slow leak updates
Sunday, April 23 2023
location: 800 feet west of Woodworth Lake, Fulton County, NY
I got up first and started a fire to drive away the morning chill. Early this morning, the inverter had decided there wasn't enough power in the battery to keep powering the house, and I didn't want to start up the generator and have all that racket while Gretchen was trying to sleep. So I ground my coffee using a small inverter powered by a Ryobi battery. Later, though, once Gretchen was up, I ran the generator for awhile to give us more power than the sun was capable of doing (it rained all morning).
Later, while Gretchen had a long call with her sister-in-law, I looked into the problem of why my hotspot watchdog was no longer resetting the Moxee hotspot when it got into a situation where it could no longer connect. It turned out that the program I'd flashed onto the ESP8266 processor on its NodeMCU board had somehow gotten corrupted (I have no idea how this can happen; perhaps it was hit by a cosmic particle). To get it working again, all I had to do was re-flash its software with a known good copy on my workplace-issued laptop.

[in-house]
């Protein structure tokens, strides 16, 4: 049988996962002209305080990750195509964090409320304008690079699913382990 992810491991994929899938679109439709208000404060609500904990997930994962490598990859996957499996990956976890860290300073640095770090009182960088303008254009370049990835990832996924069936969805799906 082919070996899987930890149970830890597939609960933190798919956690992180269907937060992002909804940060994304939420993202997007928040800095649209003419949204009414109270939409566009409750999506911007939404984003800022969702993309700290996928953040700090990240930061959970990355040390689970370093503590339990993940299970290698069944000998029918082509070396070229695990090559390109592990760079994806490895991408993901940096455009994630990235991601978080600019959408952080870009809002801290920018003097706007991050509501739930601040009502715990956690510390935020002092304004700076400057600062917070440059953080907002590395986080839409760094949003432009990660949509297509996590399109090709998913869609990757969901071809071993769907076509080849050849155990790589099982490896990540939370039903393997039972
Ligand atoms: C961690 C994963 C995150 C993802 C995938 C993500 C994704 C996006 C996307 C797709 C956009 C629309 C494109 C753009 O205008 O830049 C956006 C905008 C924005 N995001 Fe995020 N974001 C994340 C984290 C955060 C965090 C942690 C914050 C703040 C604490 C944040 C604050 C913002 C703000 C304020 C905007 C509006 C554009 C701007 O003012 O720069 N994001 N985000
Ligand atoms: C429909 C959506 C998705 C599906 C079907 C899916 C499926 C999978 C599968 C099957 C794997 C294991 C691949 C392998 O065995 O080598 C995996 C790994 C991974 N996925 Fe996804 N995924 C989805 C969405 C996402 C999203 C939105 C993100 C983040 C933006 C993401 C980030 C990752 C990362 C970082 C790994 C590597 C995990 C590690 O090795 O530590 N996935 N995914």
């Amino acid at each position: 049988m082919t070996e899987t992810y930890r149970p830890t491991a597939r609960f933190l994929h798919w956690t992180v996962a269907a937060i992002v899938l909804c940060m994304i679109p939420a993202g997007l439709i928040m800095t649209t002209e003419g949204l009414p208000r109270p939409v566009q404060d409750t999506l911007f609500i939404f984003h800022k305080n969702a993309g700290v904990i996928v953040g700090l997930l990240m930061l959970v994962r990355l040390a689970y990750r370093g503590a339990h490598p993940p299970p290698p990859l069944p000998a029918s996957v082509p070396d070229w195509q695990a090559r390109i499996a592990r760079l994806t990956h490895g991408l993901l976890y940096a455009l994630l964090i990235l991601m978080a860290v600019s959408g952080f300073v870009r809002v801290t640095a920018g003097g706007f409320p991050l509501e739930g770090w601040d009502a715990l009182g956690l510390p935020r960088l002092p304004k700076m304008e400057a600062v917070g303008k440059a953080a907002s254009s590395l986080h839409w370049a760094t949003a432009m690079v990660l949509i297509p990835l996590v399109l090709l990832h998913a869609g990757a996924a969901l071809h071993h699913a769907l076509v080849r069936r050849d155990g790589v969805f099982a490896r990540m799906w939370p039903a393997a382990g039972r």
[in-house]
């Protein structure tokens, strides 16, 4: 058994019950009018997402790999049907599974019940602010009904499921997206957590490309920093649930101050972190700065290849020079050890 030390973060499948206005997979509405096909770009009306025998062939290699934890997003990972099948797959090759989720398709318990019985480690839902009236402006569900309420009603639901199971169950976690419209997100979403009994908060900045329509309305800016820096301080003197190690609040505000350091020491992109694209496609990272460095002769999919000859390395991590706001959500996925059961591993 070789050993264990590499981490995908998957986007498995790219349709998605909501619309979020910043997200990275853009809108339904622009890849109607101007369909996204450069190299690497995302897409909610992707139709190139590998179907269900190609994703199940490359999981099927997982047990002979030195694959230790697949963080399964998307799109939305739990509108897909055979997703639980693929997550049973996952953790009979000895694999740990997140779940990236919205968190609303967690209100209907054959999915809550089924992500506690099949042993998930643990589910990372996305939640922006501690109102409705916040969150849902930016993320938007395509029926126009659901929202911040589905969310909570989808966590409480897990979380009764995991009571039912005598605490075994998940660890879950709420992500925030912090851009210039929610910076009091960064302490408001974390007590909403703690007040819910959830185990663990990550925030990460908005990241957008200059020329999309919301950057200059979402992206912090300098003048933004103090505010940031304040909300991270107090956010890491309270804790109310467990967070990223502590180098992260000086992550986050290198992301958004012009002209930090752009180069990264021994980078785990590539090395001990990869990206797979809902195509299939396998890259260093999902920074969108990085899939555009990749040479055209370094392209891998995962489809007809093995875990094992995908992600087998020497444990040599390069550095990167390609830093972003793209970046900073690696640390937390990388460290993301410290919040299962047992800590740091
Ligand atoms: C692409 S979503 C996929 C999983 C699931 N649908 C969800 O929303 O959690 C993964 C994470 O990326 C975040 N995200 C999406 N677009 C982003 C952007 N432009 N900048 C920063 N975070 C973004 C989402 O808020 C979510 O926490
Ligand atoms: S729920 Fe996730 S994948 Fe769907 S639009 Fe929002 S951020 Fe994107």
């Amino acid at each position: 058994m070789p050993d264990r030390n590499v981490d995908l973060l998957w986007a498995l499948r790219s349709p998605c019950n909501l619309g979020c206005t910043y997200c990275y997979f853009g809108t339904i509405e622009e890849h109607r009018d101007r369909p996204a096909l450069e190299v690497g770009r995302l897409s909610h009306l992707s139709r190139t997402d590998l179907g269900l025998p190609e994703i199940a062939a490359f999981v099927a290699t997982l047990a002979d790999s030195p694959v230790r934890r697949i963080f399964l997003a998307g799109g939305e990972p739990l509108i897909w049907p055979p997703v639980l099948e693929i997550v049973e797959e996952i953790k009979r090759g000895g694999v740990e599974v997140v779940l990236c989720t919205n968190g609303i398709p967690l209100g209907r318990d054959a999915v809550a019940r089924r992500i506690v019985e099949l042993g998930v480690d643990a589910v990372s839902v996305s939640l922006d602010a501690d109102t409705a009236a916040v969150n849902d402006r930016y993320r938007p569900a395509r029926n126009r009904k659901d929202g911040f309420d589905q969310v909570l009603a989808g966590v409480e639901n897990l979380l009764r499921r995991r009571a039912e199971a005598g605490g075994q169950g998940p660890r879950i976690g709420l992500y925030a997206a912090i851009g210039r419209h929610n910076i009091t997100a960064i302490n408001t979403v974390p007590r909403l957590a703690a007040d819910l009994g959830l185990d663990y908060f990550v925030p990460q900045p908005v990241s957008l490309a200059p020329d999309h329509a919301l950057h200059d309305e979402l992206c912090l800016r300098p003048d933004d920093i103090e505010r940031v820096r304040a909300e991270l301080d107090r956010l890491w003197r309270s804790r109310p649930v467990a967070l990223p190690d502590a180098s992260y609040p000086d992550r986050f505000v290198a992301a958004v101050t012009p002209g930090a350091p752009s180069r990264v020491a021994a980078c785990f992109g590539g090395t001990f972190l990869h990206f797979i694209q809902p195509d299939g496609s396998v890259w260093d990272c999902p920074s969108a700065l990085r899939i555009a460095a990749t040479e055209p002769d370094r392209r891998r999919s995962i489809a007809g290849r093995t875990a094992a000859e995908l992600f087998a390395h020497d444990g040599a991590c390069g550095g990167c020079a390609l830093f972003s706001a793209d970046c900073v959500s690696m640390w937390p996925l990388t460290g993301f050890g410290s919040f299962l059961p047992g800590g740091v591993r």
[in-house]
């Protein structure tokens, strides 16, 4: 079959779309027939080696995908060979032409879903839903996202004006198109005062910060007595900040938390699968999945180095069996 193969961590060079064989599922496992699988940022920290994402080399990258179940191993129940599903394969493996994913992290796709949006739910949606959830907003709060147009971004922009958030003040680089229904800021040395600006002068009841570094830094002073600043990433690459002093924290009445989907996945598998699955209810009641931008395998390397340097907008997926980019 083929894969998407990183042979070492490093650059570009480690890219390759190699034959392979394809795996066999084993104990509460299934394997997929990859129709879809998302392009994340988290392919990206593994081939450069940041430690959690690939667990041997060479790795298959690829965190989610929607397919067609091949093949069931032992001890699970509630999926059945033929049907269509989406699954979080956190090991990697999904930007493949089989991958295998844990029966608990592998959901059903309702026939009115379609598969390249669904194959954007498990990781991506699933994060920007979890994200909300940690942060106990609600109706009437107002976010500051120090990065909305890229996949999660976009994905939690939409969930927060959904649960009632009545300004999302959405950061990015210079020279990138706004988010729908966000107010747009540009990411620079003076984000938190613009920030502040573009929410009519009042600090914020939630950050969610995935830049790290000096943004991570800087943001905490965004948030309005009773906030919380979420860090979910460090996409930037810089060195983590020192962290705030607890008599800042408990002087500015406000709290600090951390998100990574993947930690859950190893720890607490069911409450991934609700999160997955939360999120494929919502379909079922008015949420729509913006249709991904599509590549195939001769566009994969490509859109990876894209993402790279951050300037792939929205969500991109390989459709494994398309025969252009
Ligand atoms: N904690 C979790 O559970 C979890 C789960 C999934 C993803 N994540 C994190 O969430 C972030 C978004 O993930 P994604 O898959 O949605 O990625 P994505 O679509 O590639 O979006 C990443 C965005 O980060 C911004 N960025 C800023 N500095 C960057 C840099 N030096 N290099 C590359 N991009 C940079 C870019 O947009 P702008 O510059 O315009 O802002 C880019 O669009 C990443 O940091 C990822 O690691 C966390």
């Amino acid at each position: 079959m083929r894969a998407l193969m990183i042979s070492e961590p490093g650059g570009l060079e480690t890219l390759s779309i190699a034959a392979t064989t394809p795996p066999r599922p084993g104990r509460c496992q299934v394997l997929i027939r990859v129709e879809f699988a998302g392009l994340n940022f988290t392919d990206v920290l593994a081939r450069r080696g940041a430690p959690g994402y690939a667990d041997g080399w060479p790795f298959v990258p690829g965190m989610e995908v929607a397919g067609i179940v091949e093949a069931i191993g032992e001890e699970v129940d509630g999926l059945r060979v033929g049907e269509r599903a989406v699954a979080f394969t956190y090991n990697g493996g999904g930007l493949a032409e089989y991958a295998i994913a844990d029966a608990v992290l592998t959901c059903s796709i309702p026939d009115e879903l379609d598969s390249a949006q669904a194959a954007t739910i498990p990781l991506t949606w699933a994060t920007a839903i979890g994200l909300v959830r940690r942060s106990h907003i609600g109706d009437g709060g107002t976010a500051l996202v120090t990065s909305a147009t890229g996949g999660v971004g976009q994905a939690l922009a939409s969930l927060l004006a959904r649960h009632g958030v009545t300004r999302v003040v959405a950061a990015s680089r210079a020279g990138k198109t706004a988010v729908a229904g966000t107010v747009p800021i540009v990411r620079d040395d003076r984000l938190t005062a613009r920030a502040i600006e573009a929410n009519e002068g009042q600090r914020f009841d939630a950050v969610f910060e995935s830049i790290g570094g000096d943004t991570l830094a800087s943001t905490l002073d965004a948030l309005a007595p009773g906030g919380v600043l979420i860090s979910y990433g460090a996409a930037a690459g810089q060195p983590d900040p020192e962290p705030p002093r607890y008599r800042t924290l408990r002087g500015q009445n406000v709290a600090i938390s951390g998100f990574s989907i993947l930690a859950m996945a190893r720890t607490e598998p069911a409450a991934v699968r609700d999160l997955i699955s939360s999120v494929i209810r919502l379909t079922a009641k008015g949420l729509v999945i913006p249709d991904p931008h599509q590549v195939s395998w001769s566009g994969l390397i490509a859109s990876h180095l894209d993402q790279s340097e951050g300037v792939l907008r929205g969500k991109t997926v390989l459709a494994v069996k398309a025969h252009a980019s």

Later, down in the cabin basement, I drove some finishing nails part way into the wall so I could hang a number of tools such as pliers and wrenches. I also traced their outlines once I had them hanging so they can have permanent homes and I can tell at glance if any of them are missing. Organizational hacks, no matter how trivial, always seem to pay off.
Next I turned my attention to running electrical wires out under the east deck. I need more light out there to finish my styrofoam insulation of the east foundation wall, and my plan is to use that area for organized storage so as to take advantage of the rain shelter provided by the screened-in porch overhead. I drilled all the holes necessary to get wires out into that space, and perhaps next week I'll install some outlets and fixtures.